Is depression associated with an increased risk of treatment-resistant epilepsy? Research strategies to investigate this question

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18 Citations (Scopus)

Abstract

Persons with epilepsy (PWE) have a higher risk of developing depressive disorders (DDs), and people with primary DD have an increased risk of developing epilepsy. Furthermore, a lifetime history of DD has been associated with a worse response of the seizure disorder to pharmacotherapy and epilepsy surgery. The first part of this article reviews the literature of this problem with the intention of highlighting the neurobiologic pathogenic mechanisms operant in DD with a potential to facilitate the epileptogenic process and/or cortical hyperexcitability in humans and experimental animal studies of depression. They include the following: (i) a hyperactive hypothalamic-pituitary-adrenal axis and the associated structural and functional abnormalities of limbic structures, (ii) increased glutamatergic activity and decreased GABAergic and serotonergic activity, and (iii) immunologic disturbances. In the second part of this article, we suggest research strategies to test the hypothesis of whether depression worsens the course of epilepsy and identify the pathogenic mechanisms operant in this process. This article is part of a Special Issue entitled "NEWroscience 2013".

Original languageEnglish (US)
Pages (from-to)3-7
Number of pages5
JournalEpilepsy and Behavior
Volume38
DOIs
StatePublished - Sep 1 2014

Fingerprint

Epilepsy
Depressive Disorder
Depression
Research
Therapeutics
Drug Therapy

Keywords

  • 1β-Interleukin
  • Gamma-aminobutyric acid
  • Glutamate
  • Hippocampal atrophy
  • Hypothalamic-pituitary-adrenal hyperactivity
  • Major depressive disorder
  • Serotonin

ASJC Scopus subject areas

  • Clinical Neurology
  • Behavioral Neuroscience
  • Neurology

Cite this

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title = "Is depression associated with an increased risk of treatment-resistant epilepsy? Research strategies to investigate this question",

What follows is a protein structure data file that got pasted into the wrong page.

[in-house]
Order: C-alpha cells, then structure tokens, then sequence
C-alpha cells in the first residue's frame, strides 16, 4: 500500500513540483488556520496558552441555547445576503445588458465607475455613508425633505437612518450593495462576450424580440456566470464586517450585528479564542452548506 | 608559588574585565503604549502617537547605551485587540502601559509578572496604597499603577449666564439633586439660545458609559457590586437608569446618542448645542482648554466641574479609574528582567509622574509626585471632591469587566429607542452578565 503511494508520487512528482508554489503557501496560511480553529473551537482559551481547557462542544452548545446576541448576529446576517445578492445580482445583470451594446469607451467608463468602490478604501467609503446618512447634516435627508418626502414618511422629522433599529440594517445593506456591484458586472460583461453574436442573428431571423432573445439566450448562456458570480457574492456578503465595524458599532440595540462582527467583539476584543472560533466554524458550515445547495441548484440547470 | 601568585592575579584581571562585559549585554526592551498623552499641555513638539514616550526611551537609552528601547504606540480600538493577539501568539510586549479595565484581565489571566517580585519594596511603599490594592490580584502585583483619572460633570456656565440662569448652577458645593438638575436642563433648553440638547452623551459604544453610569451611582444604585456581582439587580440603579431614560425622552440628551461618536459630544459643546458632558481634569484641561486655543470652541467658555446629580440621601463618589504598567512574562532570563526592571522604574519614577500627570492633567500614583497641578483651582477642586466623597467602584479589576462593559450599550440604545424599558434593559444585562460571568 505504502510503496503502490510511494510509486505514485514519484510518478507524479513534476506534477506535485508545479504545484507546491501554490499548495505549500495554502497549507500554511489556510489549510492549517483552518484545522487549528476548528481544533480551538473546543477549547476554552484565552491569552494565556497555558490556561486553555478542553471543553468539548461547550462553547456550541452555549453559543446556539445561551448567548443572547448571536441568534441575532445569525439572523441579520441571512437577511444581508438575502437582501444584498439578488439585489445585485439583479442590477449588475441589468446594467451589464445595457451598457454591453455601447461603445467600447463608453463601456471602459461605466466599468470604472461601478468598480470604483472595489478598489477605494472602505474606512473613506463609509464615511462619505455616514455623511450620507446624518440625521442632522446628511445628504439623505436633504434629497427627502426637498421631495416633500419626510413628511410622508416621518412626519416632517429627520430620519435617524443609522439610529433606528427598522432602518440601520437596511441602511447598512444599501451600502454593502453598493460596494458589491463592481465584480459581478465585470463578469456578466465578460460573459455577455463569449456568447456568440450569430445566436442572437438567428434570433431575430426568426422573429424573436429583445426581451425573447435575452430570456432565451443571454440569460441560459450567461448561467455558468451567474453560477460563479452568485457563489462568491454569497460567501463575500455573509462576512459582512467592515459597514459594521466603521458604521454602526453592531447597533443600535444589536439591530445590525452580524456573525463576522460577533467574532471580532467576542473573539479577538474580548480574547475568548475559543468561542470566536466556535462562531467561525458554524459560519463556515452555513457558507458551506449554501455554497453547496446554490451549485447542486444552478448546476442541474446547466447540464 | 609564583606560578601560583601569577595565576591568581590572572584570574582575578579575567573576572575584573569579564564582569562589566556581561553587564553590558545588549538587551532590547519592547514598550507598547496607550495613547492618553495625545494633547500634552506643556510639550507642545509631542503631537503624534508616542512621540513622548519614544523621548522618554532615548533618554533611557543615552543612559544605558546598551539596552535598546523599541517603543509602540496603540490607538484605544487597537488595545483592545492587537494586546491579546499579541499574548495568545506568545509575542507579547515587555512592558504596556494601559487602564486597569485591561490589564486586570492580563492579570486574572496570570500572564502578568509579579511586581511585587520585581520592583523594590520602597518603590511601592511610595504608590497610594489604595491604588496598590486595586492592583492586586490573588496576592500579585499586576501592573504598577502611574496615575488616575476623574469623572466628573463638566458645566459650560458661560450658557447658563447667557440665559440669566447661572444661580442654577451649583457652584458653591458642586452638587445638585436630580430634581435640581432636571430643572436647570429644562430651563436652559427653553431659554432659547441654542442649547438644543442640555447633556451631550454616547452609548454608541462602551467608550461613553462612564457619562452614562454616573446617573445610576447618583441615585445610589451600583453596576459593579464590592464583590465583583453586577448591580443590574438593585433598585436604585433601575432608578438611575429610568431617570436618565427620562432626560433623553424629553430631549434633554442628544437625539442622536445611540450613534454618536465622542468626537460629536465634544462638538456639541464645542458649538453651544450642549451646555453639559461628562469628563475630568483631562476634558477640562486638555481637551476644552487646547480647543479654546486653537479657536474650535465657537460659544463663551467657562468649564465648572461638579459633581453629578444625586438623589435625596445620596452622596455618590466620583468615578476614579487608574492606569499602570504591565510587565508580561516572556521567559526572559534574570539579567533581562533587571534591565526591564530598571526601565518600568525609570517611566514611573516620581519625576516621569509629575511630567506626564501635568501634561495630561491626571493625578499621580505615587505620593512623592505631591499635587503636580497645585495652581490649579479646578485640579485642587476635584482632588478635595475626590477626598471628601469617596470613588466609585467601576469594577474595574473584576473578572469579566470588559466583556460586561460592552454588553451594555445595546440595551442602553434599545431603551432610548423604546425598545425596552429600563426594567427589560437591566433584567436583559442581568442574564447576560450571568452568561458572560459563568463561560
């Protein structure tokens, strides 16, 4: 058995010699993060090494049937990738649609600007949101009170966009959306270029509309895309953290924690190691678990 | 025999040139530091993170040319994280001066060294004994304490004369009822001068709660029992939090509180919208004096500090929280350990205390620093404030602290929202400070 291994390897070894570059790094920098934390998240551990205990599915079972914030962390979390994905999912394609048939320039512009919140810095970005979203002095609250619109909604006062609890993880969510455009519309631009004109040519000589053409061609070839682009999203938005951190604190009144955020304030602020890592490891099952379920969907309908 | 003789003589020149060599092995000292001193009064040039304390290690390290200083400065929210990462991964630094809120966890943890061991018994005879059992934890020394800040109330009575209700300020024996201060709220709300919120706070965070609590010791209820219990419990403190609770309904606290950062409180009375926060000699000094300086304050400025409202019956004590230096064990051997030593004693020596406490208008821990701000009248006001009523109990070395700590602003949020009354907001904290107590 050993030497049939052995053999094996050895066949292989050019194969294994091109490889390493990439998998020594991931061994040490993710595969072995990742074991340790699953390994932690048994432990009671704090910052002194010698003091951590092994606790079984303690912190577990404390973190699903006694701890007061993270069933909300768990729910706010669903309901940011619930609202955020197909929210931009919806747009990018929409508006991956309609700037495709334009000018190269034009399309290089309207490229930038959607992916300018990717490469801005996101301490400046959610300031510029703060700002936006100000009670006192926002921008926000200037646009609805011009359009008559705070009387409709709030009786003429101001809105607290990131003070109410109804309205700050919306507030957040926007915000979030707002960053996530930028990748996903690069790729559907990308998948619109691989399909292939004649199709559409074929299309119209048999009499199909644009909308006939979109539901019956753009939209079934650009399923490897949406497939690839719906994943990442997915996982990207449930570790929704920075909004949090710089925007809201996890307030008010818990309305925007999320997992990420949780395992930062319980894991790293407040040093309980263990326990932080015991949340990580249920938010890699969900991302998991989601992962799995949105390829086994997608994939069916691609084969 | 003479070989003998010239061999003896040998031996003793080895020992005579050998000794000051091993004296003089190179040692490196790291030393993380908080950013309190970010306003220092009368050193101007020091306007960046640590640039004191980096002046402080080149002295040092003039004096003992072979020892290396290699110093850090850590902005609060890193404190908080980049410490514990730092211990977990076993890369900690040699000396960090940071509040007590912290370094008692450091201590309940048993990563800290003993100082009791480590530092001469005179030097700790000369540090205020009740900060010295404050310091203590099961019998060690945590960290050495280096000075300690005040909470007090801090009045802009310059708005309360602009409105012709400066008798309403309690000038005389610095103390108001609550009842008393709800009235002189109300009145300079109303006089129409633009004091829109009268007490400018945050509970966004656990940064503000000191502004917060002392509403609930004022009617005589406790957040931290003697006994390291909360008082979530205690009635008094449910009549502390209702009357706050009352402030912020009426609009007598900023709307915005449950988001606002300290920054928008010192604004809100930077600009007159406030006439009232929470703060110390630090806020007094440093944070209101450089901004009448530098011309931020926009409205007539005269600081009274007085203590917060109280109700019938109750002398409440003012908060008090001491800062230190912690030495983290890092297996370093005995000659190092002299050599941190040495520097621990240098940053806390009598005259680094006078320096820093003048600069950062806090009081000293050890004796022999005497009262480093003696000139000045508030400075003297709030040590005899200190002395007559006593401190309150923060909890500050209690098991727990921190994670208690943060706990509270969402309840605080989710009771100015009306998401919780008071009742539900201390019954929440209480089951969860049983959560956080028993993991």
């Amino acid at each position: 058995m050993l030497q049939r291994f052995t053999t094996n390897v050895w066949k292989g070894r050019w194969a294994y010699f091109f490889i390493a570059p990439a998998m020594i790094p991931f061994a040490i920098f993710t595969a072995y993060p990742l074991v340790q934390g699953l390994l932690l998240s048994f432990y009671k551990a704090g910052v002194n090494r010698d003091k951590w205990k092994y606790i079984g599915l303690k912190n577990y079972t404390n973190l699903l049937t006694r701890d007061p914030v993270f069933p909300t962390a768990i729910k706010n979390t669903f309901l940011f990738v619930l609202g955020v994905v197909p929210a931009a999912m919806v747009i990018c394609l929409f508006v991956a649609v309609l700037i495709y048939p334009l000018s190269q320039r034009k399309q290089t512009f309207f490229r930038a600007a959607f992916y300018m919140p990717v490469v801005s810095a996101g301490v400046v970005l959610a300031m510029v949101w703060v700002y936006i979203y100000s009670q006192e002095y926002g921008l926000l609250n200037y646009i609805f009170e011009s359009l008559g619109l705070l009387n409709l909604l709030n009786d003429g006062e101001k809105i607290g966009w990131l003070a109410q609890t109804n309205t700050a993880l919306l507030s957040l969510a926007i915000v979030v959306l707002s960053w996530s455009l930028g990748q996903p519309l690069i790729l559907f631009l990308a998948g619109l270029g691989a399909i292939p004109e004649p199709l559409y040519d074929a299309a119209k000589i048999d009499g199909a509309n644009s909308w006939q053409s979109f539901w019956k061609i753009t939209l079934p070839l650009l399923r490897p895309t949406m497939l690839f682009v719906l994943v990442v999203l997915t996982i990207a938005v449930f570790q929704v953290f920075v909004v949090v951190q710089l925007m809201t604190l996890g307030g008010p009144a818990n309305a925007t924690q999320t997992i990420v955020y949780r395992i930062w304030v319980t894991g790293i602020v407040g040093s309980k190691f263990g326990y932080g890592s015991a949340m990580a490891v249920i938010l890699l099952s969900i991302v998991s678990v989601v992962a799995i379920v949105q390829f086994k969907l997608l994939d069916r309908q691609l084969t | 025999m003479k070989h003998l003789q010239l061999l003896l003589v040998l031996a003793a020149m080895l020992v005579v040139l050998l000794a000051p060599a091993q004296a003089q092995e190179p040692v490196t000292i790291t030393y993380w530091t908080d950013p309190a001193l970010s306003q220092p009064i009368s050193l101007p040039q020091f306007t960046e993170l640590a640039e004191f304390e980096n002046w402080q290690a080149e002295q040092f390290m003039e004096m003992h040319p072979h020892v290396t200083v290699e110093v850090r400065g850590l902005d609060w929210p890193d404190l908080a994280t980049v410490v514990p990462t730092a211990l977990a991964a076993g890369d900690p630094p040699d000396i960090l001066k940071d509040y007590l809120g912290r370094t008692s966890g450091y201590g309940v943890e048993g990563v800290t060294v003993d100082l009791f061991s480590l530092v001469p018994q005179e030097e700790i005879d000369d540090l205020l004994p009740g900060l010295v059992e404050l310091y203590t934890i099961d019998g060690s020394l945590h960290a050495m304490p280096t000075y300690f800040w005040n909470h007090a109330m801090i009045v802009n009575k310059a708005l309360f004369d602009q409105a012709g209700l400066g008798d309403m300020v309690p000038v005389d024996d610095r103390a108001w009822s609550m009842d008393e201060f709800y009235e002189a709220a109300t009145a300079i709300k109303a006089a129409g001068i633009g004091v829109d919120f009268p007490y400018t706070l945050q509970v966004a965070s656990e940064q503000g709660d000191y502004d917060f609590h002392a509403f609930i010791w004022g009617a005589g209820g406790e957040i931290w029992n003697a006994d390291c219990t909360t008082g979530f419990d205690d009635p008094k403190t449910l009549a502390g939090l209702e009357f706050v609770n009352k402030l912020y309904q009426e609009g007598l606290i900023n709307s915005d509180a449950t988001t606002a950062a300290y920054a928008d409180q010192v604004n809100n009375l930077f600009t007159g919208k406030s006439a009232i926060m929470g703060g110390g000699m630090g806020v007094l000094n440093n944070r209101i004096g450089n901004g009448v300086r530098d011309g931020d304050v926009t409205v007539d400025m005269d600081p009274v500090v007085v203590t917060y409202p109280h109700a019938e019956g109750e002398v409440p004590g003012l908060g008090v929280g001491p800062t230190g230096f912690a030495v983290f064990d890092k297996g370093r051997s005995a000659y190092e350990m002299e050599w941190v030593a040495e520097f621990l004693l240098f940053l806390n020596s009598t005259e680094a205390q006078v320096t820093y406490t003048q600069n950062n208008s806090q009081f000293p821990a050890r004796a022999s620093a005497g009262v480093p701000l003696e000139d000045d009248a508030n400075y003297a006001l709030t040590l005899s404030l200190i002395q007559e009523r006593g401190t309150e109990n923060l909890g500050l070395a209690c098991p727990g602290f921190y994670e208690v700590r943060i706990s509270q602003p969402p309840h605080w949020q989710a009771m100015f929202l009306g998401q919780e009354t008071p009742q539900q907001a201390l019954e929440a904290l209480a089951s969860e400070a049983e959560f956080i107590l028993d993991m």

abstract = "Persons with epilepsy (PWE) have a higher risk of developing depressive disorders (DDs), and people with primary DD have an increased risk of developing epilepsy. Furthermore, a lifetime history of DD has been associated with a worse response of the seizure disorder to pharmacotherapy and epilepsy surgery. The first part of this article reviews the literature of this problem with the intention of highlighting the neurobiologic pathogenic mechanisms operant in DD with a potential to facilitate the epileptogenic process and/or cortical hyperexcitability in humans and experimental animal studies of depression. They include the following: (i) a hyperactive hypothalamic-pituitary-adrenal axis and the associated structural and functional abnormalities of limbic structures, (ii) increased glutamatergic activity and decreased GABAergic and serotonergic activity, and (iii) immunologic disturbances. In the second part of this article, we suggest research strategies to test the hypothesis of whether depression worsens the course of epilepsy and identify the pathogenic mechanisms operant in this process. This article is part of a Special Issue entitled {"}NEWroscience 2013{"}.",
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AB - Persons with epilepsy (PWE) have a higher risk of developing depressive disorders (DDs), and people with primary DD have an increased risk of developing epilepsy. Furthermore, a lifetime history of DD has been associated with a worse response of the seizure disorder to pharmacotherapy and epilepsy surgery. The first part of this article reviews the literature of this problem with the intention of highlighting the neurobiologic pathogenic mechanisms operant in DD with a potential to facilitate the epileptogenic process and/or cortical hyperexcitability in humans and experimental animal studies of depression. They include the following: (i) a hyperactive hypothalamic-pituitary-adrenal axis and the associated structural and functional abnormalities of limbic structures, (ii) increased glutamatergic activity and decreased GABAergic and serotonergic activity, and (iii) immunologic disturbances. In the second part of this article, we suggest research strategies to test the hypothesis of whether depression worsens the course of epilepsy and identify the pathogenic mechanisms operant in this process. This article is part of a Special Issue entitled "NEWroscience 2013".

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